"Myth Buster in the Space Industry" Rand Simberg (Competitive Enterprise Institute)

 “If you don’t want to lose crew, don’t got into space.”
 “A ship in a harbor is safe, but that’s not what ships were built for.”
 “Most humans never got more than ten miles from the place they were born, throughout history.”

Rand Simberg: “When you have a congressman congratulating the NASA administrator saying, “We’re glad that you made safety the number one priority for that mission.” What he’s really saying is, “everything else is number two, its a lower priority”…actually doing the mission is a lower priority than making sure its safe. Safety becomes such a high priority that we’d rather not fly – “because we don’t want to risk an astronaut.” There’s something fundamentally wrong with that. What it says is that, “Space isn’t important. Actually doing things in space is not that important.” If you agree to that, then agree to it and make sure, make it very explicit, that’s what you’re saying.”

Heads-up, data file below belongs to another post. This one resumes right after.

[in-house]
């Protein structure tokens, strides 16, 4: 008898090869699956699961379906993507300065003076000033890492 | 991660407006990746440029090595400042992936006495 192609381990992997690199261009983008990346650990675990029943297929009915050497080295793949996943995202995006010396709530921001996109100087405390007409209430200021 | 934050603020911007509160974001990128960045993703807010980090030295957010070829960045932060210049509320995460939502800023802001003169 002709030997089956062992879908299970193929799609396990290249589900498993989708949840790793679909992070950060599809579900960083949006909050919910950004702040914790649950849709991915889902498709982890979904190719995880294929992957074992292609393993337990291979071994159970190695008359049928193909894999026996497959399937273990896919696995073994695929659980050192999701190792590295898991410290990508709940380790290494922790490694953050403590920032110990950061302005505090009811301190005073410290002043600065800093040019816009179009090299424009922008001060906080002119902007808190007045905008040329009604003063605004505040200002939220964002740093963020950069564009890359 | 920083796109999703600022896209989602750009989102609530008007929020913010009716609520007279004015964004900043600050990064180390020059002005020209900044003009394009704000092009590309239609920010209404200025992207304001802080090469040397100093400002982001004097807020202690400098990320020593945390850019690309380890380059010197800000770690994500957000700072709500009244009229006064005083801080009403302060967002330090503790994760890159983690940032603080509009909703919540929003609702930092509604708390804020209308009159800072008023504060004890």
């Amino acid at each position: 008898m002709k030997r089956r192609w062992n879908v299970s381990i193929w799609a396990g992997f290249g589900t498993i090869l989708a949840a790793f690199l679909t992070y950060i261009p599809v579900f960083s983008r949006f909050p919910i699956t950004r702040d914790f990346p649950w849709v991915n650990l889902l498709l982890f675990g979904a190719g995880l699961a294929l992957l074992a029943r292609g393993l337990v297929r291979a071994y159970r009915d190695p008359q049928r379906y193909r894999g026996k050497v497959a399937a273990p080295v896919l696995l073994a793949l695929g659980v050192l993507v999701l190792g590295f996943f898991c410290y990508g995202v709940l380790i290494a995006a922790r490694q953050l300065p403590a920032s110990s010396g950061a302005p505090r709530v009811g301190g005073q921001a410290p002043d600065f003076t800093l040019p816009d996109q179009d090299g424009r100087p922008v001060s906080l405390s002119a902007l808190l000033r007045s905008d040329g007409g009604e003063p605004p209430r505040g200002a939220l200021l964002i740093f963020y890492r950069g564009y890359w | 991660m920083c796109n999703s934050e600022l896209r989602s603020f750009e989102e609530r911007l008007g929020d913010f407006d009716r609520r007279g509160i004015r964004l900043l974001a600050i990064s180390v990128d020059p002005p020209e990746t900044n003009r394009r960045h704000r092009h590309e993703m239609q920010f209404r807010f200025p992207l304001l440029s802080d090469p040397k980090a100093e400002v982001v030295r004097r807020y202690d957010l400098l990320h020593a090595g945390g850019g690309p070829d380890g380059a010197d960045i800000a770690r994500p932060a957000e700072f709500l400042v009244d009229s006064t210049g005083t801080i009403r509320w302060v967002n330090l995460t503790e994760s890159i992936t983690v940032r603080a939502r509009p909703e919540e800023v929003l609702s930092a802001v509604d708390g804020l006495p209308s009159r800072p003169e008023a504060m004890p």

“One thing we have to recognize: people have different risk tolerances. There’s some people who are willing to risk more, for whatever their perceived reward is, and, we have to let them do that. The least safe way to get to 29,000 feet is to walk there. You know, about 10 percent of the people who climb Everest, don’t come back. But we’re not telling them they can’t do it. When we come up with these numbers, “loss of crew, 1 in 2,000…” that’s completely an arbitrary number. There’s no rational basis for it. And particularly for a vehicle that’s going to fly as seldom as Ares One did, what they are saying is, “we want a guarantee that we’re never going to lose crew.” Well, if you want to do that just do go into space. Its a tough frontier…its nutty to think we’re going to open it up without loosing people.

“Every one of the FAA regulations was written in blood – they learned by flying – and, we have to do the same thing in space. And we have to recognize that.”